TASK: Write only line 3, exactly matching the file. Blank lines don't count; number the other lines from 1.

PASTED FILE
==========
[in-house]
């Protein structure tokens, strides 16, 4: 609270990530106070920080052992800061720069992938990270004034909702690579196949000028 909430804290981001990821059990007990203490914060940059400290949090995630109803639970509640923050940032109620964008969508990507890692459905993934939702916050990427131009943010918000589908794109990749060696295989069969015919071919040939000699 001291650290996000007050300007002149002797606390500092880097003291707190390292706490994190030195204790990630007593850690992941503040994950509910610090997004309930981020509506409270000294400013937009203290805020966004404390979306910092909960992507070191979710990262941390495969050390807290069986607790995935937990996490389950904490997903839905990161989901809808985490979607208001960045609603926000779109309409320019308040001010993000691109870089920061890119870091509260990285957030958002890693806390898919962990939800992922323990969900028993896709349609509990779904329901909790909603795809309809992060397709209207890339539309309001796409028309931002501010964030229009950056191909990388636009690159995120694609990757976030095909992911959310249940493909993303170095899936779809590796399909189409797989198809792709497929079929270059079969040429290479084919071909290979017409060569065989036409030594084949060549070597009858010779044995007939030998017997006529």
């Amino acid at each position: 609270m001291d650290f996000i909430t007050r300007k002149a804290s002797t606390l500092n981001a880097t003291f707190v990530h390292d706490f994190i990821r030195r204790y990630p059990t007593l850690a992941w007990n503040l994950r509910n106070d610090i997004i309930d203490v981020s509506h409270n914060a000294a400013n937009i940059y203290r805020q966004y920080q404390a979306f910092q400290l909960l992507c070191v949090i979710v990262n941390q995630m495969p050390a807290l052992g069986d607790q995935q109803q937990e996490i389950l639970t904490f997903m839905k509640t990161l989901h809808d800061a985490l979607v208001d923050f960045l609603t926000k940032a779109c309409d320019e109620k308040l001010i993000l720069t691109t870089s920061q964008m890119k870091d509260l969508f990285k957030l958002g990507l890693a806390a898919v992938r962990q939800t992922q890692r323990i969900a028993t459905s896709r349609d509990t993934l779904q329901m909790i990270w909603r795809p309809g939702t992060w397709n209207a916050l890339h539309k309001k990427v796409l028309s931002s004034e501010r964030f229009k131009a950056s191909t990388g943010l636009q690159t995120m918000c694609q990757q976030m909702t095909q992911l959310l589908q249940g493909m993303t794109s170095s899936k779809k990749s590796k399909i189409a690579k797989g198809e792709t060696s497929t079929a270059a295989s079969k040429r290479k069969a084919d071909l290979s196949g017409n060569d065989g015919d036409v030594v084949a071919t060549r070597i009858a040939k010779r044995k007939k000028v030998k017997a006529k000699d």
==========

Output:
């Amino acid at each position: 609270m001291d650290f996000i909430t007050r300007k002149a804290s002797t606390l500092n981001a880097t003291f707190v990530h390292d706490f994190i990821r030195r204790y990630p059990t007593l850690a992941w007990n503040l994950r509910n106070d610090i997004i309930d203490v981020s509506h409270n914060a000294a400013n937009i940059y203290r805020q966004y920080q404390a979306f910092q400290l909960l992507c070191v949090i979710v990262n941390q995630m495969p050390a807290l052992g069986d607790q995935q109803q937990e996490i389950l639970t904490f997903m839905k509640t990161l989901h809808d800061a985490l979607v208001d923050f960045l609603t926000k940032a779109c309409d320019e109620k308040l001010i993000l720069t691109t870089s920061q964008m890119k870091d509260l969508f990285k957030l958002g990507l890693a806390a898919v992938r962990q939800t992922q890692r323990i969900a028993t459905s896709r349609d509990t993934l779904q329901m909790i990270w909603r795809p309809g939702t992060w397709n209207a916050l890339h539309k309001k990427v796409l028309s931002s004034e501010r964030f229009k131009a950056s191909t990388g943010l636009q690159t995120m918000c694609q990757q976030m909702t095909q992911l959310l589908q249940g493909m993303t794109s170095s899936k779809k990749s590796k399909i189409a690579k797989g198809e792709t060696s497929t079929a270059a295989s079969k040429r290479k069969a084919d071909l290979s196949g017409n060569d065989g015919d036409v030594v084949a071919t060549r070597i009858a040939k010779r044995k007939k000028v030998k017997a006529k000699d």